The Moderna, Pfizer and Johnson & Johnson‌ (Janssen) vaccines are some of the most effective vaccines ever produced, including against current COVID-19 variants.

  • All three vaccines are overwhelmingly effective at significantly reducing severe illness, hospitalization, and death. The best vaccine is the one that is available to you.

  • Comparing effectiveness rates of the three vaccines is like comparing apples to oranges. Each was tested in different clinical settings, time of year, and places where there were or were not variants.

  • You can listen to Dr. Peter Chin-Hong’s (infectious disease physician at UCSF) take on the three vaccines on this NPR segment here.

  • At most sites, you do not have a choice to select which vaccine you will receive. There may be the opportunity to select a “single dose” vaccine, which is the Johnson & Johnson vaccine.

2. Can I still get COVID-19 if I’m vaccinated?

  • Yes. Just like other vaccines, the COVID-19 vaccines are not 100% effective in preventing you from getting COVID-19, but ‌they do significantly reduce your risk of severe illness and need for hospitalization.

3. Can I get COVID-19 from getting the vaccine?

  • No. The vaccines won't give you COVID-19.

  • The vaccines play an important role in ending the pandemic. Having more people vaccinated will reduce the development and spread of viral variants.

4. I’m pregnant. When should I get the COVID-19 vaccine?

  • There is no recommendation on which trimester to receive the vaccine; it is best to get it at your first opportunity, in any trimester.

  • There are no restrictions on timing the COVID-19 vaccine with the TDaP (Tetanus, Diptheria, and acellular Pertussis) vaccine between 27-36 weeks. You can safely get both vaccines at the same time.

  • Certain pregnant patients with a particular blood type need to get an injection of RhoGAM at 28 weeks. This injection can be given at any time, and is not a vaccine. You do not have to space this shot with your COVID-19 vaccine.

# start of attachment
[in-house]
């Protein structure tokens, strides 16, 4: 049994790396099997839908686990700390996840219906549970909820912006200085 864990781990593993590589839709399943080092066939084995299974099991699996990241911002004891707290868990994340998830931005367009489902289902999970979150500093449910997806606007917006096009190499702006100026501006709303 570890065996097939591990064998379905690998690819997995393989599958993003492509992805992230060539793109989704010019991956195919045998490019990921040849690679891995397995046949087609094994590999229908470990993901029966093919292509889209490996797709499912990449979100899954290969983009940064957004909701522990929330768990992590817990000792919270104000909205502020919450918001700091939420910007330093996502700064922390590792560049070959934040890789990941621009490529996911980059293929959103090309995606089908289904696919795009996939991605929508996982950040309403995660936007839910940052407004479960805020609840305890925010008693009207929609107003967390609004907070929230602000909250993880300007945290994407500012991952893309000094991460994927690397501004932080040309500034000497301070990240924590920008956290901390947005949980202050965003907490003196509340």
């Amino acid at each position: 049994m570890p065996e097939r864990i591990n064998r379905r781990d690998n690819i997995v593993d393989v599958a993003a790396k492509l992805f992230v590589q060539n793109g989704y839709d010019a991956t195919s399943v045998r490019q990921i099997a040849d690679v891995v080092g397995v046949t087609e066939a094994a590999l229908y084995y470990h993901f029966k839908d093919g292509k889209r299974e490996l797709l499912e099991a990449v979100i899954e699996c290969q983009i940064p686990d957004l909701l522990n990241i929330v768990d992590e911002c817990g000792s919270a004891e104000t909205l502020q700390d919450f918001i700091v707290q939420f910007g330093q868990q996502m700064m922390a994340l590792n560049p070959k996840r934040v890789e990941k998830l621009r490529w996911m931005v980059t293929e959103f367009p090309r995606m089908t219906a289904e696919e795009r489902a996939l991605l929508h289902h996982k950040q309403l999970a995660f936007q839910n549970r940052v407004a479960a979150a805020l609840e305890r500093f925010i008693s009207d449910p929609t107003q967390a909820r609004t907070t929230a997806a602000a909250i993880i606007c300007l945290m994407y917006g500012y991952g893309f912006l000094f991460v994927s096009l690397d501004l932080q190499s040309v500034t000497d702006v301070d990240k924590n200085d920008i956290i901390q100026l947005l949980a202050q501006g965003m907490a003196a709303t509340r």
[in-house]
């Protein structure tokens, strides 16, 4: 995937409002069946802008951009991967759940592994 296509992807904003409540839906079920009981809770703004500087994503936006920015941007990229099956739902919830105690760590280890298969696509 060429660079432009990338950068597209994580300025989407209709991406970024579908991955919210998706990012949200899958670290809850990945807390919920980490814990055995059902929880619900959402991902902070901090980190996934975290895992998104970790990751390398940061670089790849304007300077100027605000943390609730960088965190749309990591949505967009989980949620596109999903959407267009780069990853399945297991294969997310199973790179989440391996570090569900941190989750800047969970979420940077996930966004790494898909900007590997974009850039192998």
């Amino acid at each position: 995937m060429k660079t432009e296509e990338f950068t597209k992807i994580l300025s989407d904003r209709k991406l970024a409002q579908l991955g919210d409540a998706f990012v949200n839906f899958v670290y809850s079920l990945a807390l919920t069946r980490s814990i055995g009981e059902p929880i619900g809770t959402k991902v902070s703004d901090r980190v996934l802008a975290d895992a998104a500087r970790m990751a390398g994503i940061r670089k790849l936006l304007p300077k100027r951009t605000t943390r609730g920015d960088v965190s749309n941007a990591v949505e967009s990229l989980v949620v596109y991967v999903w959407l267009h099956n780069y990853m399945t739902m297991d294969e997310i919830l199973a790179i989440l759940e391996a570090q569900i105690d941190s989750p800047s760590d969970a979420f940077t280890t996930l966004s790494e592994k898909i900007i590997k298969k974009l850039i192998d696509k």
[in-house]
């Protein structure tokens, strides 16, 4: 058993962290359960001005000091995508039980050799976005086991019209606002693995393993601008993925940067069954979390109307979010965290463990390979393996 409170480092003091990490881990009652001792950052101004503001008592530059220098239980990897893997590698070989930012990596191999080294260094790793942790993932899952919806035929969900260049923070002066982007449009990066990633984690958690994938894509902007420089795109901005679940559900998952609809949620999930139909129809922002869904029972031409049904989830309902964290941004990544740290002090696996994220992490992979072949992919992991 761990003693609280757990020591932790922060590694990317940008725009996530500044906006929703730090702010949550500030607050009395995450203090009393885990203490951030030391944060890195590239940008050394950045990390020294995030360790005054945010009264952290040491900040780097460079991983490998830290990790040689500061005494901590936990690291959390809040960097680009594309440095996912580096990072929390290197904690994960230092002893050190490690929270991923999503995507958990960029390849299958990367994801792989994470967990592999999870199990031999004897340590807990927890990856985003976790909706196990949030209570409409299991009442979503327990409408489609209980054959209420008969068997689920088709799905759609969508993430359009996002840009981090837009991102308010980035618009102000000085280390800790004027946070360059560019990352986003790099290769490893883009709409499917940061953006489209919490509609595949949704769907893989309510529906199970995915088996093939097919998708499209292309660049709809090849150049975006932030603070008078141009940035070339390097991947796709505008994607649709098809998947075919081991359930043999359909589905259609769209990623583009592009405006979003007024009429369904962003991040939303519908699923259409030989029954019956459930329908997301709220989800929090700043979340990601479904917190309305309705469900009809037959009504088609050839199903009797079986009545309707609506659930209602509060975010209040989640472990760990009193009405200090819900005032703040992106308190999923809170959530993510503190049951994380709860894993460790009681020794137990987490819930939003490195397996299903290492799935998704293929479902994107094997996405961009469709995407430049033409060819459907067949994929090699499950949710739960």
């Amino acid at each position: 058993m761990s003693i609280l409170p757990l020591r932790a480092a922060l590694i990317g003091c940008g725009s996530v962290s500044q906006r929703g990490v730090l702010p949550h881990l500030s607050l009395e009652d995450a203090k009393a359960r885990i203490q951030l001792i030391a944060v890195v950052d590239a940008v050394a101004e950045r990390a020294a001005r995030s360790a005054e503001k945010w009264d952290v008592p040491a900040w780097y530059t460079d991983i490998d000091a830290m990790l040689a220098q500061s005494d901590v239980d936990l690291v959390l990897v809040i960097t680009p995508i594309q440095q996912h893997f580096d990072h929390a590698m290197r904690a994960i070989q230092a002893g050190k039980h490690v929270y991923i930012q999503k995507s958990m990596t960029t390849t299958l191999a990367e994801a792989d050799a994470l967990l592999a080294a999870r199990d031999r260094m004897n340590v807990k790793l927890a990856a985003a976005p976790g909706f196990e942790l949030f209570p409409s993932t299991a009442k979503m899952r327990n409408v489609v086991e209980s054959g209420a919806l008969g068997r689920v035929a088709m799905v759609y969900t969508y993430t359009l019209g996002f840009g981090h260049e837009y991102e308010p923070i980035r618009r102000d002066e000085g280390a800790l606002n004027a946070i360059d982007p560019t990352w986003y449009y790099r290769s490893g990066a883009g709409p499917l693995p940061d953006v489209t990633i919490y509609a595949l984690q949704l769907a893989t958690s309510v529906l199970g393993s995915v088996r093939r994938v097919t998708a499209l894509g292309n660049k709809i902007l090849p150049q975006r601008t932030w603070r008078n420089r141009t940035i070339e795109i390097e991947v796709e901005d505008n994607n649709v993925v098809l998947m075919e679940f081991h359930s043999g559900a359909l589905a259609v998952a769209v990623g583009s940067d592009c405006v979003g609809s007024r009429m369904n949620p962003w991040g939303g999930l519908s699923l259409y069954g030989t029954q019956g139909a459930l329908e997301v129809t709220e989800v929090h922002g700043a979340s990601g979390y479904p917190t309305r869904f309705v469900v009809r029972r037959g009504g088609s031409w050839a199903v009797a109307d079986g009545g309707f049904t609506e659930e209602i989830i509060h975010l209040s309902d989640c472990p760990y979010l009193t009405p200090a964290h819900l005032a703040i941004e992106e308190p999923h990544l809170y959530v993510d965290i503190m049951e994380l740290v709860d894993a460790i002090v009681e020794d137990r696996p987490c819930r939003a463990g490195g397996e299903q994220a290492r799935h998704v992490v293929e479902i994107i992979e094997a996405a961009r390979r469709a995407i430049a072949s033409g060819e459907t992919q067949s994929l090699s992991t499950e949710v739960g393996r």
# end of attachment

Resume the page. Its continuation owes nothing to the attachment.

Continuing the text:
5. Should I take Acetaminophen ahead of the vaccine to prevent fever?

  • No, we do not recommend taking acetaminophen (Tylenol) ahead of the vaccine to prevent fever. Monitor your symptoms after vaccination and take acetaminophen as needed if you develop a fever.

6. Read more about our COVID-19 Booster updates.

General Information about COVID-19 Vaccines

COVID-19 Vaccines, Pregnancy and Lactation

  • Read the infographic from Society of Maternal Fetal Medicine (for Spanish read here)

  • Read the joint statement recommending vaccination from Society of Maternal Fetal Medicine and American College of Obstetricians and Gynecologists

  • Read what the American College of Obstetricians and Gynecologists has to say about the COVID-19 vaccine.

  • Vaccine in Pregnancy reference guides and fact sheets created by CA Clinical Leadership Working Group (CMQCC)
    English Vaccine Fact sheet
    Spanish Vaccine Fact sheet

  • Harvard Health Blog

  • Johns Hopkins Health

  • Watch our 1/11/21 Webinar: "What should you know about the COVID-19 vaccine if you're pregnant or breastfeeding?"

  • If you’re undecided about receiving the vaccine, check out this decision aid from Baystate Health and UMass designed for pregnant people. Translations in multiple languages found here.

COVID-19 Vaccines and Fertility

COVID-19 Research Studies Enrolling At UCSF: